ADHD is defined as maladaptively high levels of hyperactivity, inattention and impulsivity. It is based on observation of children’s behaviours: Hyperactivity a restless and shifting excess of movement. Inattention is a preventing sustained effort resulting in disorganised style. Impulsivity signifies premature and thoughtless actions. All these behaviours are shown by the individual children to different extents.


Attention deficit hyperactivity disorder (ADHD) is a neurodevelopmental type of mental disorder. Characteristics of this disorder are excessive activity, a problem in paying attention, and difficulty in controlling once behaviour which is not appropriate for a person’s age.

These symptoms seem to appear before the age of twelve years old, the symptoms are present for more than six months, and these symptoms tend to cause problems in at least two settings such as school, home, and recreational activities. Children’s with problem of paying attention may result in poor school and academic performance. Although these symptoms causes impairment, in the modern society, many children with Attention deficit hyperactivity disorder (ADHD) have a good attention span for tasks they find interesting.  Hyperactivity restlessness in adults, Attention problems, impulsivity and disruptive behaviour are common in ADHD. Academic difficulties are common and frequent problems with relationships.

Types of ADHD:

 There are 3 types of Attention deficit hyperactivity disorder (ADHD):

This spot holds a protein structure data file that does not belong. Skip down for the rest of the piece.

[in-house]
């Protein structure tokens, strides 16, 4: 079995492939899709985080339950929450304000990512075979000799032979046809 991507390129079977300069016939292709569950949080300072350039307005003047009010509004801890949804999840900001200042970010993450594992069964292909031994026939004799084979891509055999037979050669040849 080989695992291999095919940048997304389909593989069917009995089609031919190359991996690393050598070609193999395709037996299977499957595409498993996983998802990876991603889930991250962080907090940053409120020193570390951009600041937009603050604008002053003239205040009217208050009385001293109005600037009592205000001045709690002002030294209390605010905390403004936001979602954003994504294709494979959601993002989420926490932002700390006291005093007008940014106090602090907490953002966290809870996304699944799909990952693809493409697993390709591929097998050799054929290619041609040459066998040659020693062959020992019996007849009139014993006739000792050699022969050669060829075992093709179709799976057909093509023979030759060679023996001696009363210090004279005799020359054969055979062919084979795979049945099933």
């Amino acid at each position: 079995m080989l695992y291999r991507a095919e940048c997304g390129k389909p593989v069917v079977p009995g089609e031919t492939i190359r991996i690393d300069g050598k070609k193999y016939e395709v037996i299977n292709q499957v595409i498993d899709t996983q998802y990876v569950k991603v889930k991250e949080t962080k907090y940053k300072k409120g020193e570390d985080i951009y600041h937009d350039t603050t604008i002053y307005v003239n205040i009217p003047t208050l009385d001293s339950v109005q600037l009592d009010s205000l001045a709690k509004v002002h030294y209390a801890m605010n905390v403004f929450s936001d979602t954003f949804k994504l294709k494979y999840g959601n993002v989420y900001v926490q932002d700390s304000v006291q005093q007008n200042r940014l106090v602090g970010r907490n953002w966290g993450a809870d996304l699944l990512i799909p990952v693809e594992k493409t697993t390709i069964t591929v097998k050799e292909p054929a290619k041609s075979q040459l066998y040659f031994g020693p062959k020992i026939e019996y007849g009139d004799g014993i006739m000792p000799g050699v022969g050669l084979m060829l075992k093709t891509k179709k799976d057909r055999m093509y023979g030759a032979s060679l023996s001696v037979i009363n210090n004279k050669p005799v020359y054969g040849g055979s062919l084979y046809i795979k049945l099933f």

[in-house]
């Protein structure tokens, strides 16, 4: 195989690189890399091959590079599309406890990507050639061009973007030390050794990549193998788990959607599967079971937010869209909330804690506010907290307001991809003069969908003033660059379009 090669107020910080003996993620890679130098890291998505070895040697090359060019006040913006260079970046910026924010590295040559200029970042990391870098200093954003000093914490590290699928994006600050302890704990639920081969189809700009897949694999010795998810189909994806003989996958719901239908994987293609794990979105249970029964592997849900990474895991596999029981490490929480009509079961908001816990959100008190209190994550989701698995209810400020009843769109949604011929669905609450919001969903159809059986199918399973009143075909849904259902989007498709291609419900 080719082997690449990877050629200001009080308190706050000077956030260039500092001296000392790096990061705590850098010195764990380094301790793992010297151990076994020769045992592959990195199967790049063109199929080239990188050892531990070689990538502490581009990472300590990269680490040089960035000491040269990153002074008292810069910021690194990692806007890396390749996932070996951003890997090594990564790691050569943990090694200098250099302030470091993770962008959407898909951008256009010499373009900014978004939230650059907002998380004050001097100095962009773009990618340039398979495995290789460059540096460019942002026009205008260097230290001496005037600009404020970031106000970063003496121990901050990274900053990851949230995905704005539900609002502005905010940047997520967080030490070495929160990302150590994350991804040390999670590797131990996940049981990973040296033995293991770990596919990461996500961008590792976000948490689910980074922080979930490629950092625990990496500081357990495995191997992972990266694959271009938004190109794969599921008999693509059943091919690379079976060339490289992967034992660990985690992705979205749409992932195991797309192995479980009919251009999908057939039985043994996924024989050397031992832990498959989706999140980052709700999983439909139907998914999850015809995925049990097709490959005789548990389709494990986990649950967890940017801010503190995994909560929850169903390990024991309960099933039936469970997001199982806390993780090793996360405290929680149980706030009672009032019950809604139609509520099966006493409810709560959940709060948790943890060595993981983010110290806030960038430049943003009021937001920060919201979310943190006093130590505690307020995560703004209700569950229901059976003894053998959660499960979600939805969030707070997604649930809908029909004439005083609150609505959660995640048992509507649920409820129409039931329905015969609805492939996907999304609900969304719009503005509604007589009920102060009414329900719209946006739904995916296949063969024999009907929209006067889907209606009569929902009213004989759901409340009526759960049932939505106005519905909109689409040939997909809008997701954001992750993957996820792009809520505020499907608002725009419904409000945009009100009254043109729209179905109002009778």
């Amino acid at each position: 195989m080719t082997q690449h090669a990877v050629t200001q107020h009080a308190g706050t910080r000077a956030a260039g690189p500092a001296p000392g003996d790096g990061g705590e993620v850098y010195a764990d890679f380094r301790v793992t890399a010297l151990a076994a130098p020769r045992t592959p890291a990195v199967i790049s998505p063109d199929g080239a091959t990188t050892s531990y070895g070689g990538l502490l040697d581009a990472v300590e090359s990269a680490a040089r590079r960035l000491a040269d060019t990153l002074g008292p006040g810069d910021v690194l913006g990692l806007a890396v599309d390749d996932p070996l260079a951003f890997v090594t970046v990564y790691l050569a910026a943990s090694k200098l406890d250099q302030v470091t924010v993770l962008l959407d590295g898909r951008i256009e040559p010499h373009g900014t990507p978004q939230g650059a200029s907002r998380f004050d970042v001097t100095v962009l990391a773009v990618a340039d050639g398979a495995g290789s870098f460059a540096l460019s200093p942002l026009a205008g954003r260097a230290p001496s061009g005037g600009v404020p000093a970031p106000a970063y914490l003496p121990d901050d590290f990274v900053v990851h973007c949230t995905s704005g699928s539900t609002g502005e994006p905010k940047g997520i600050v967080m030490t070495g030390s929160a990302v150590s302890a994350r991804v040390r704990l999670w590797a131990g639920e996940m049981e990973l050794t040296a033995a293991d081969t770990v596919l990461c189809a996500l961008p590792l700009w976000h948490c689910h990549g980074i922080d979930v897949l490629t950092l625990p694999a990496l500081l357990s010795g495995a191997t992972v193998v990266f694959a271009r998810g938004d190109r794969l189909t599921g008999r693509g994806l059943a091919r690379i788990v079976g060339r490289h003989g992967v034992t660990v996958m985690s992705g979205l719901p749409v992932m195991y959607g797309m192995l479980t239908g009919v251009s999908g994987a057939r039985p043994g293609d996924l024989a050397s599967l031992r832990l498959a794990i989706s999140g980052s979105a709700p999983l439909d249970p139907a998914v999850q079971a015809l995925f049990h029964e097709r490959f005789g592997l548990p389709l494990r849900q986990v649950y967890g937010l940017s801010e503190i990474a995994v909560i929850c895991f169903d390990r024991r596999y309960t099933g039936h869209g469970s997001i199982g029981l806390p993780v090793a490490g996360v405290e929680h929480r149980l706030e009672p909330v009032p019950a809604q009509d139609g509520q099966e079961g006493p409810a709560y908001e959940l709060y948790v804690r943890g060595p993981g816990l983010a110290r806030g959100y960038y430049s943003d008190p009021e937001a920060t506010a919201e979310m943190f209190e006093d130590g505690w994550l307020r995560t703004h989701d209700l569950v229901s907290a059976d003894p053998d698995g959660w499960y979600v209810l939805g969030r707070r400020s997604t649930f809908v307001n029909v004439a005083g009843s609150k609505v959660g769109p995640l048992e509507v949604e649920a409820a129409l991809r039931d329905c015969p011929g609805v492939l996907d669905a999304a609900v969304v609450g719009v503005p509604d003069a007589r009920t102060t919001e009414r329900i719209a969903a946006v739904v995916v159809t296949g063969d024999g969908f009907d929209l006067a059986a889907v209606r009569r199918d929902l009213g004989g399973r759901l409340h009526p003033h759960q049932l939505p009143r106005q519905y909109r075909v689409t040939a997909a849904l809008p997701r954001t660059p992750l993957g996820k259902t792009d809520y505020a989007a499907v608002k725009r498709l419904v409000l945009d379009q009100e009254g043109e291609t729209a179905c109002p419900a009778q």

1.      Predominantly hyperactive-impulsive:

The inability to control once behaviour or stay in a particular place or still. Symptoms of this type may include:

Being impatient or uneasy, being not able to sit in a place for a long time, talking continuously, Speaking and saying in appropriate things without thinking, being rude and impatient, interrupting others conversation and having difficulty in waiting for your turn.

2.      predominantly inattentive:

 Individuals having the inattentive type are usually less active and disruptive when compared to predominantly hyperactive-impulsive type. Symptoms of this type may include:

 Becoming easily distracted and missing details, problem in focusing on a particular task at hand, getting bored quickly, difficulty in organizing information and learning them, trouble in completing homework, gets easily confused or frequently daydreaming, not listening when spoken directly, difficulty in following instructions, information processing is slow and mistakes when compared with their peers of same age.

3.      Combined type:

 Individuals with combined type don’t exclusively fall within the inattention or hyperactive-impulsive behaviour symptoms. Instead, they exhibit the combination of symptoms from both of the categories. Most of the individuals, with or without ADHD, experience less degree of inattentive or impulsive behaviour, but it’s more severe in an individual with ADHD. The behaviour interferes with function at home, work, school, and in social situations and also the behaviour occurs frequently.

The caregiving experience of Autism and ADHD: